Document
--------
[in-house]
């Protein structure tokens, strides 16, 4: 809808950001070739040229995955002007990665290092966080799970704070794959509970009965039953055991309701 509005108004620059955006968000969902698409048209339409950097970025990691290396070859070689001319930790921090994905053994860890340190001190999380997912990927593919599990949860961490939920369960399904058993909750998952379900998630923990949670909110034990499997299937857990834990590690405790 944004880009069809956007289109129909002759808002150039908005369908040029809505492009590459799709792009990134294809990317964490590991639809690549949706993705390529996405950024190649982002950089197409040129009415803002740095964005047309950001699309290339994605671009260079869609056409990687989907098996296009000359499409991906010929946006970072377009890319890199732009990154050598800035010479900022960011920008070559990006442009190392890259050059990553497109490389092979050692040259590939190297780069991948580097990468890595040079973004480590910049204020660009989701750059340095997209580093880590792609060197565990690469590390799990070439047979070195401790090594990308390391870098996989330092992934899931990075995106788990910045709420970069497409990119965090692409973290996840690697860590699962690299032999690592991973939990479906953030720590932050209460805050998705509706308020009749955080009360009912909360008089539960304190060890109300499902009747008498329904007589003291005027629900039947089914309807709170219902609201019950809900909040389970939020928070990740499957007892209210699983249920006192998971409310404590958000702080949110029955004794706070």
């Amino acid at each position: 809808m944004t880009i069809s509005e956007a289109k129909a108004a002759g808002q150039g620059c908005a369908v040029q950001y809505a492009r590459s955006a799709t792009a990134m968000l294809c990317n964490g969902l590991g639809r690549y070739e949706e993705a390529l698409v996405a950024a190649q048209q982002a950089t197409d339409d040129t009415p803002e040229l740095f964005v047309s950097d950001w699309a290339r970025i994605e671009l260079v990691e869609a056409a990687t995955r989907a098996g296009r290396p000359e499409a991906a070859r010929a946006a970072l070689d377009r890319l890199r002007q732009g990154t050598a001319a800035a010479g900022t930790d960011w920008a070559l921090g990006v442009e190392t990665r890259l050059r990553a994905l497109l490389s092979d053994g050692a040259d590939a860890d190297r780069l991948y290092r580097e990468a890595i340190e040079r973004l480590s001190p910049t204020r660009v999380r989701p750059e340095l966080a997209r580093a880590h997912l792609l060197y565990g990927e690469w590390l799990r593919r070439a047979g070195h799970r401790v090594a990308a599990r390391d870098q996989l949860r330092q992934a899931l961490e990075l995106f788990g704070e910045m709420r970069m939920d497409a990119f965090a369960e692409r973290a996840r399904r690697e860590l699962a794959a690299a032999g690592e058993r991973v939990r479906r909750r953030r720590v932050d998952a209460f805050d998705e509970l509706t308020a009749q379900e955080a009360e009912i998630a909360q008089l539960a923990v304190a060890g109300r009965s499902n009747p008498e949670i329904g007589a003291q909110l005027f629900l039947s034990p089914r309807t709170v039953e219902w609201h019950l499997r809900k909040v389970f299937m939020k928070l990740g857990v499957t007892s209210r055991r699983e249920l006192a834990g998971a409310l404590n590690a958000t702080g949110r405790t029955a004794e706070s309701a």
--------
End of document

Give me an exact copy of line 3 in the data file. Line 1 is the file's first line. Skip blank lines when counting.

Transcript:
């Amino acid at each position: 809808m944004t880009i069809s509005e956007a289109k129909a108004a002759g808002q150039g620059c908005a369908v040029q950001y809505a492009r590459s955006a799709t792009a990134m968000l294809c990317n964490g969902l590991g639809r690549y070739e949706e993705a390529l698409v996405a950024a190649q048209q982002a950089t197409d339409d040129t009415p803002e040229l740095f964005v047309s950097d950001w699309a290339r970025i994605e671009l260079v990691e869609a056409a990687t995955r989907a098996g296009r290396p000359e499409a991906a070859r010929a946006a970072l070689d377009r890319l890199r002007q732009g990154t050598a001319a800035a010479g900022t930790d960011w920008a070559l921090g990006v442009e190392t990665r890259l050059r990553a994905l497109l490389s092979d053994g050692a040259d590939a860890d190297r780069l991948y290092r580097e990468a890595i340190e040079r973004l480590s001190p910049t204020r660009v999380r989701p750059e340095l966080a997209r580093a880590h997912l792609l060197y565990g990927e690469w590390l799990r593919r070439a047979g070195h799970r401790v090594a990308a599990r390391d870098q996989l949860r330092q992934a899931l961490e990075l995106f788990g704070e910045m709420r970069m939920d497409a990119f965090a369960e692409r973290a996840r399904r690697e860590l699962a794959a690299a032999g690592e058993r991973v939990r479906r909750r953030r720590v932050d998952a209460f805050d998705e509970l509706t308020a009749q379900e955080a009360e009912i998630a909360q008089l539960a923990v304190a060890g109300r009965s499902n009747p008498e949670i329904g007589a003291q909110l005027f629900l039947s034990p089914r309807t709170v039953e219902w609201h019950l499997r809900k909040v389970f299937m939020k928070l990740g857990v499957t007892s209210r055991r699983e249920l006192a834990g998971a409310l404590n590690a958000t702080g949110r405790t029955a004794e706070s309701a």